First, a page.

Need to record from one channel dropped by Dish

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KaptainRandom

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Jun 6, 2013
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mesa az
DWS44, yes, that did occur to me, a few minutes ago in fact, as a result of the information I have been getting from you folks.

Is that as simple as just unplugging and moving them, or do I have to study up or get a technician?
There is a 'hub-node' between the dish and the Hopper/joey that looks like a big 'splitter'.

You would have to access the 'hub-node' and swap the coaxs for the hopper/joey on the 'hub-node'.
The Hopper must be on a specific 'output' on the 'hub-node'.

Then the hopper at the new location (small tv) will still be on the proper output of the 'hub-node'.
 
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ethanlerma

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Jul 1, 2021
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Texas
Adding a little to this, I also think moving the Hopper to a more optimal location for OTA locals is the easiest/cheapest way to get this done. Not to mention getting the locals in the Dish guide for a more streamlined experience. I added a few notes to the pictures attached for guidance, but in essence what you want to do is look for a Hub or Node on your property (it may or may not be near your satellite Dish), then swap the coax cables on the Host (Hopper) and Client (Joey) ports (make sure the Hopper is unplugged from the wall when you do this, it sends electrical current to the satellite dish so you want that off when handling these cables). The wrench to use on the coax connectors is 7/16 (most of the time).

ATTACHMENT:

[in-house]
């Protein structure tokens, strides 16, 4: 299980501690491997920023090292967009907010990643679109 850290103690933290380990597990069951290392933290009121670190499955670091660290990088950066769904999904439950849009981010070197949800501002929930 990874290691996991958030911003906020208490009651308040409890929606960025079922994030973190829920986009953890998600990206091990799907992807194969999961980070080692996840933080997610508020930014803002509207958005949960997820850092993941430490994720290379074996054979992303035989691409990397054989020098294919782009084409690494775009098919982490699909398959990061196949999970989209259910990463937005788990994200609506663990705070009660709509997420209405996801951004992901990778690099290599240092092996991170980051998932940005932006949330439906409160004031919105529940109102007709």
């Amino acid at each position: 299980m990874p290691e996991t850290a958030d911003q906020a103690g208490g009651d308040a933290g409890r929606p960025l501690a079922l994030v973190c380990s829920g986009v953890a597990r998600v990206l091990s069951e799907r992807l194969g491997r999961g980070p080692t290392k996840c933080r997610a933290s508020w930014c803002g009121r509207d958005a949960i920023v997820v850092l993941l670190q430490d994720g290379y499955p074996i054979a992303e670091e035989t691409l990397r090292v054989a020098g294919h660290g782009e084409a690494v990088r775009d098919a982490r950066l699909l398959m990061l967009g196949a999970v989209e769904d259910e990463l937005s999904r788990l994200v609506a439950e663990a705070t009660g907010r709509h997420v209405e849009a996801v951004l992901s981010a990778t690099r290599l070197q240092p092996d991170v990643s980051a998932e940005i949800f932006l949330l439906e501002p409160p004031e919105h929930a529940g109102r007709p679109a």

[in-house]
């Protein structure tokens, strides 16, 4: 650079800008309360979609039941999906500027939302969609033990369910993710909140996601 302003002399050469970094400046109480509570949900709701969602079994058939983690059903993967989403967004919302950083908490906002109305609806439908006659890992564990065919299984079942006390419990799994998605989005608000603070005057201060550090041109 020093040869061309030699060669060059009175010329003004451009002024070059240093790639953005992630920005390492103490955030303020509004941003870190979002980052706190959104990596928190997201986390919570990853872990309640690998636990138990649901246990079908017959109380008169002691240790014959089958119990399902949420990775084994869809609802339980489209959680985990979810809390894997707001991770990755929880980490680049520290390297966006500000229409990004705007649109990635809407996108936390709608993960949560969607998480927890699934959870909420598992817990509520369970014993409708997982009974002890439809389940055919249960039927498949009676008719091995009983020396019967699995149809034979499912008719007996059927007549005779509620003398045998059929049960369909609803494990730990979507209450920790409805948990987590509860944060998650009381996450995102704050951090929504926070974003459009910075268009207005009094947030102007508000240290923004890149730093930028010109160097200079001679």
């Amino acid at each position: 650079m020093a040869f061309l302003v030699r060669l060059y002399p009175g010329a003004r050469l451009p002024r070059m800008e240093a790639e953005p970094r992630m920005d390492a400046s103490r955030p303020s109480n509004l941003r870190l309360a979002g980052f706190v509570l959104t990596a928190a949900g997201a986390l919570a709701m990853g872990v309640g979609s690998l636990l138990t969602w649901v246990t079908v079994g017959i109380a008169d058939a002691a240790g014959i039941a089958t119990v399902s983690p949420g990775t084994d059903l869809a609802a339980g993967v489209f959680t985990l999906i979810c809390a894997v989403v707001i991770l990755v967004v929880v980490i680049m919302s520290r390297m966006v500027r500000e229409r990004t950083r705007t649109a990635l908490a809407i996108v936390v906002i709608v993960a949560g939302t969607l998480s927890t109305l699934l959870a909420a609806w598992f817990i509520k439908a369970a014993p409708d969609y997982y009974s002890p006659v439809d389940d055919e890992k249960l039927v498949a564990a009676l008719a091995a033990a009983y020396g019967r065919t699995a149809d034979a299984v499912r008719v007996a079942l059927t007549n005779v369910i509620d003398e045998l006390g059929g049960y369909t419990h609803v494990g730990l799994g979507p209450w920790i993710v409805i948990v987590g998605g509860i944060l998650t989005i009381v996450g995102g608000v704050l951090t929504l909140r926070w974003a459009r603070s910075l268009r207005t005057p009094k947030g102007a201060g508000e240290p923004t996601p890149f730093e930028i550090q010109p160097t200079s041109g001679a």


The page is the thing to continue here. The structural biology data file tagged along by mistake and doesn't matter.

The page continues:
If you only have one Joey, its pretty straight forward because you only have 2 cables to go through and swap. But if you have multiple wired Joeys, then you may have a splitter on the client side. If that's the case, you are going to need to unplug each coax on the client splitter until your target room loses service, then swap that cable with the one on the Host port. At that point it may be better to get a technician called out, depending on how comfortable you are with such things. Posting a picture of the Hub/Node may allow us to help as well.